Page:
So far, the government agencies rely on the provisions of the IT Act, 2000, and judicial interventions to extract information and order data removal on social media platforms. Meta, the holding company of Facebook and Instagram brands, periodically releases data about such requests made by government agencies all over the world. India mostly stays at the top of such lists in most years. In November, Meta said in its transparency report for the January–June 2022 period that Indian agencies made the second highest number of requests for data. India was behind only the US with 55,497 requests made on 91,159 users, while the latter made 69,363 requests. It also said that, in India, 51,602 requests were made as part of legal processes, while 3,895 were “emergency disclosure requests”, which are made directly by the government. The story is the same for other social media platforms as well, and this number increases exponentially every year.
The Modi government has shown alacrity in taking the law to the platform. Holding the intermediaries between the users who generate content and the users who consume it responsible has become a defining feature of the tech regulation regime under Modi. The enactment of the Information Technology (Intermediary Guidelines and Digital Media Ethics Code) Rules, 2021, has been the most decisive act on the part of the government to force social media platforms to do its bidding. Ironically, the journey of this law started in courts to counter child pornography, but by the time it reached Parliament, it had become a legal statement on social media.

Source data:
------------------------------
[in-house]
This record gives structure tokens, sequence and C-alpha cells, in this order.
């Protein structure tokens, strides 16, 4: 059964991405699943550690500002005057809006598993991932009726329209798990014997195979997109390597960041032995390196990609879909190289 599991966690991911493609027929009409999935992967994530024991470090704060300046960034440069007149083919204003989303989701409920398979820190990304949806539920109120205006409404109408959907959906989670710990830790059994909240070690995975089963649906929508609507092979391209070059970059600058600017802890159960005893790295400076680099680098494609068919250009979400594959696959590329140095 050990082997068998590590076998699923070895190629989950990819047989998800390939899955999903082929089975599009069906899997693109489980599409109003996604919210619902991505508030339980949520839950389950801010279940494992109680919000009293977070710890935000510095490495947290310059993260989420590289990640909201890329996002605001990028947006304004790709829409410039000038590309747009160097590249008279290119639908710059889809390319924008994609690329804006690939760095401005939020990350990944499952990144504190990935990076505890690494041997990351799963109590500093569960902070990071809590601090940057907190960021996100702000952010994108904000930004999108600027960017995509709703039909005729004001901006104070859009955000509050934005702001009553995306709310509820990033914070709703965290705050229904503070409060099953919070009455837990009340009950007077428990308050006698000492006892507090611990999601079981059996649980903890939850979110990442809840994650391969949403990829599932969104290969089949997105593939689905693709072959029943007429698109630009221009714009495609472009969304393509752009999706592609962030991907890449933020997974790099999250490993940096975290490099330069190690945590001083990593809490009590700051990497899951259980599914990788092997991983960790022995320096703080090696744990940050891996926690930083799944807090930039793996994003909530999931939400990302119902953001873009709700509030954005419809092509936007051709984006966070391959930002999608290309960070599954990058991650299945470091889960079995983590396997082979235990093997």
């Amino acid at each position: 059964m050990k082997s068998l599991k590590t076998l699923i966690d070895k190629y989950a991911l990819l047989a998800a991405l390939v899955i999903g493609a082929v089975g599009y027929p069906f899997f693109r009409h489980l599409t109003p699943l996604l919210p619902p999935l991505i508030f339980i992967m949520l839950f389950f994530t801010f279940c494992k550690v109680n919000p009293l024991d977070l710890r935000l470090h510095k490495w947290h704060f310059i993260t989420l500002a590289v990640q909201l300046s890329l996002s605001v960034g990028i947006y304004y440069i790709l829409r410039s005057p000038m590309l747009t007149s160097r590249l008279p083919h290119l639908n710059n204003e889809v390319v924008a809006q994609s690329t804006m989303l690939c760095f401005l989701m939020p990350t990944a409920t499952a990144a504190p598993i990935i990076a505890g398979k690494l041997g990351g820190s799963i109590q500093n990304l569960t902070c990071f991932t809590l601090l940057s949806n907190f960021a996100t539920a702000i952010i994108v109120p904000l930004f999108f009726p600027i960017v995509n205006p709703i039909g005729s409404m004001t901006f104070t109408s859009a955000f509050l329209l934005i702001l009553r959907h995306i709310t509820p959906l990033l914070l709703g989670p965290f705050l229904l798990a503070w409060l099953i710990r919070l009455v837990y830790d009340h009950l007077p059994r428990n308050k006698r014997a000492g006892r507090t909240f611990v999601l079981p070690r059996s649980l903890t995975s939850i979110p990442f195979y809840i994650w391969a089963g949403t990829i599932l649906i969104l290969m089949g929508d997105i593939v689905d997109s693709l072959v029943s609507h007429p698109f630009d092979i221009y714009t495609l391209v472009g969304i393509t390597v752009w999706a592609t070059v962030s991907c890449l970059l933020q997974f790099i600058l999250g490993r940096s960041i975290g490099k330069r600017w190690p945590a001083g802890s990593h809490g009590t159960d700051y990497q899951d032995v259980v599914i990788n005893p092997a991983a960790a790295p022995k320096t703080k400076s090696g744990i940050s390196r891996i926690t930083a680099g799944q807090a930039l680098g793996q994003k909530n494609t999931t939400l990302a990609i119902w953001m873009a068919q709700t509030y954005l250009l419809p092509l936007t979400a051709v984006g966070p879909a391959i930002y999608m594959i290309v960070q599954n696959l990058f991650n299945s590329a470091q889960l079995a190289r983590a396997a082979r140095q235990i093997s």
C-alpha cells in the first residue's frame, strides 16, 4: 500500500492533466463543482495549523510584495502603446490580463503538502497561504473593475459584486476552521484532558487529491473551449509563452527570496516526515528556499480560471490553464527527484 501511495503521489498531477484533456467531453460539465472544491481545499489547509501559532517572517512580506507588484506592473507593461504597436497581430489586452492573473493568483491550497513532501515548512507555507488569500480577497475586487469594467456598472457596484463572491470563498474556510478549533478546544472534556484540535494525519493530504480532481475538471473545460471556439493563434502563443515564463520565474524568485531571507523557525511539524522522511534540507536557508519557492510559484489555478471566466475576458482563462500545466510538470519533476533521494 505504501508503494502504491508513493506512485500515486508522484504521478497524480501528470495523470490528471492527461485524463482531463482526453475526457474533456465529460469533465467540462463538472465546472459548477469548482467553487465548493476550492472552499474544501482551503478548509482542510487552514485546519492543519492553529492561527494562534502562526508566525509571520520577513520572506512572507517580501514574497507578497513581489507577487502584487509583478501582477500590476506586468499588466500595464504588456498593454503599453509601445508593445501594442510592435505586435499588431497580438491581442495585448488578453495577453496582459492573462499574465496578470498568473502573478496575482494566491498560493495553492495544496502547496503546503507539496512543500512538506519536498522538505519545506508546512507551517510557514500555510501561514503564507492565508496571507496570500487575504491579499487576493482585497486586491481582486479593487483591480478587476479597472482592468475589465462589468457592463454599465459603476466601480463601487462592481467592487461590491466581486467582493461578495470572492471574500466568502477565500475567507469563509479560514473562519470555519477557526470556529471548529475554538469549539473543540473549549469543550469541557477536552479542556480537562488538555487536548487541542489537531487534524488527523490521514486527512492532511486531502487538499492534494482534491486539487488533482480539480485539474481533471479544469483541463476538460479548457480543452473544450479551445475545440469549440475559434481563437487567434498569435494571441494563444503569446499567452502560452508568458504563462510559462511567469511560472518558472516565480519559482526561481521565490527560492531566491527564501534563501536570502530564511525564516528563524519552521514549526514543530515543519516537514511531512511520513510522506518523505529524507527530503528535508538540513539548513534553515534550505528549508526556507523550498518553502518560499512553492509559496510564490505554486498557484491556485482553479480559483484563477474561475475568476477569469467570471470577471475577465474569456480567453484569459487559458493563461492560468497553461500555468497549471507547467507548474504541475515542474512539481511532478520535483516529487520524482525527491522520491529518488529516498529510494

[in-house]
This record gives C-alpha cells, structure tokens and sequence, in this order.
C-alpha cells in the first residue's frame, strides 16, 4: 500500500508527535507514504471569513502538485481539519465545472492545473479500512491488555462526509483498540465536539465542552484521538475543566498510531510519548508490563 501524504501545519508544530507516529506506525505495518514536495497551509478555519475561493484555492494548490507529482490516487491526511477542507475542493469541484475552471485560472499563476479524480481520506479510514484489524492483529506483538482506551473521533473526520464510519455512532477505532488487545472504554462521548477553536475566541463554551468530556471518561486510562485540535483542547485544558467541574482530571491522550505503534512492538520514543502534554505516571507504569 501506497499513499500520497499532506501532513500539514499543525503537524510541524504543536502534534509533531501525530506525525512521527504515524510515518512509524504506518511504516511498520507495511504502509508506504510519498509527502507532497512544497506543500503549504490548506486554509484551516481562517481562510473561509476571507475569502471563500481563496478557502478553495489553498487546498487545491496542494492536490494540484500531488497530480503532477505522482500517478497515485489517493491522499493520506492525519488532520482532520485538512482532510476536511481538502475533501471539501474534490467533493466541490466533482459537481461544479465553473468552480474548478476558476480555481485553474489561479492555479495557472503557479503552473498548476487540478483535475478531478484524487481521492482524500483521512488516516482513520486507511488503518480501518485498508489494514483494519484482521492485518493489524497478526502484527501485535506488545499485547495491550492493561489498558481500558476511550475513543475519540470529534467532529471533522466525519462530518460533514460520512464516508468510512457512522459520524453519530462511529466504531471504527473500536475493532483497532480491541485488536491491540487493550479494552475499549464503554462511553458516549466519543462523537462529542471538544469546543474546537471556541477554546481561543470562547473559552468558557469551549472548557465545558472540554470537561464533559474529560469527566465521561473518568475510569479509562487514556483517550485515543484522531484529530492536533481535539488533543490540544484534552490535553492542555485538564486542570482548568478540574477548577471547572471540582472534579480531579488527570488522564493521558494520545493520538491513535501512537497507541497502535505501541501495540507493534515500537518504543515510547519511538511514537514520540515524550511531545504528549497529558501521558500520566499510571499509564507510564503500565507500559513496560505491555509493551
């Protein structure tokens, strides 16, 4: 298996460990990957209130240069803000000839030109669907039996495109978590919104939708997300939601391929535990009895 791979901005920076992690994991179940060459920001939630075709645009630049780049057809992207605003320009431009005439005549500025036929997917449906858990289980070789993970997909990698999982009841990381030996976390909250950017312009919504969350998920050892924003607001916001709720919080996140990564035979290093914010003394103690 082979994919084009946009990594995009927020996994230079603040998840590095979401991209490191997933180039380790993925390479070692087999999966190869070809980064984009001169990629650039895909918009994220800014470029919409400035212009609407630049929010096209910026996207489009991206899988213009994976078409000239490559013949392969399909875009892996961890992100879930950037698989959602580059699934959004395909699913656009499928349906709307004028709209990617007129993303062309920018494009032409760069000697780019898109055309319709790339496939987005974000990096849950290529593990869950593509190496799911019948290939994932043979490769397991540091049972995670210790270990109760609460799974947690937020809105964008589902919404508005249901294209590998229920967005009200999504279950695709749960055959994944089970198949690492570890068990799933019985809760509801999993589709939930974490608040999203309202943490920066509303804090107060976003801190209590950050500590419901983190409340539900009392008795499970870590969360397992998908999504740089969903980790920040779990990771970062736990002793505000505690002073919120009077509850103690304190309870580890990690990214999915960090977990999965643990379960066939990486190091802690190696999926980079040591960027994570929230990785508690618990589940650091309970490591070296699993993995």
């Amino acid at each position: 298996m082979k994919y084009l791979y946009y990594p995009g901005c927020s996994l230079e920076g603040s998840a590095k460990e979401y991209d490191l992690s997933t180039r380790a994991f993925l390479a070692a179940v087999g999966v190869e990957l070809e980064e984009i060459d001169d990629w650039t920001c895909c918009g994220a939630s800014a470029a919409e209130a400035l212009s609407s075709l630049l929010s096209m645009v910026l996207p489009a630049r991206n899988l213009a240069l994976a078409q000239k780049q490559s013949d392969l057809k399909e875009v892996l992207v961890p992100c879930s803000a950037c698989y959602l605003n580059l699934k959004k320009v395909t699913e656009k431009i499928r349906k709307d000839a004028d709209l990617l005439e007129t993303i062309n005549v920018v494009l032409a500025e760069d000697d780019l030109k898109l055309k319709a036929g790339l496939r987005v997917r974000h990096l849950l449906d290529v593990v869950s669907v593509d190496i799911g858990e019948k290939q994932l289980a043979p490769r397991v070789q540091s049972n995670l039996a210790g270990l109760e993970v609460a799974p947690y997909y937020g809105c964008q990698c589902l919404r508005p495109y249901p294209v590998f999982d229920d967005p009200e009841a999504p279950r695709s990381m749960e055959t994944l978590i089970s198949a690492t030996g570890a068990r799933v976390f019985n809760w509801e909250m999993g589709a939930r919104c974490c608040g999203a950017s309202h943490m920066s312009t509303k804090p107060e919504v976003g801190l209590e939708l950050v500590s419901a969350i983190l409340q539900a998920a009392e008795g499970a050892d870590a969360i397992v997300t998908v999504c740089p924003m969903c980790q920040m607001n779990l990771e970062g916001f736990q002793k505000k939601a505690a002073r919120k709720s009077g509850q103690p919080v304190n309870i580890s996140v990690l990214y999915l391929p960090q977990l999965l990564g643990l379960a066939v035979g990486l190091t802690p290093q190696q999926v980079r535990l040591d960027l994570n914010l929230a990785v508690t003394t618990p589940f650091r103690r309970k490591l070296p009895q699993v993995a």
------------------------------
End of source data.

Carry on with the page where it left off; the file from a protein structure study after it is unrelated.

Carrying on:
It is a matter of speculation whether the proposed digital India act will subsume the provisions of the 2021 rules or create a more stringent regime afresh, but a report in The Economic Times suggests that it may contain an out-of-the-box proposal to oversee algorithms used by social media and other internet companies. If Parliament decides to include such a provision in the proposed act, it could be one of the first ones in the world, which could initiate a debate on the copyright law, as algorithms are proprietary codes, and business ethics of fair competition, since opening up the logic of algorithms could give an unfair advantage to competition.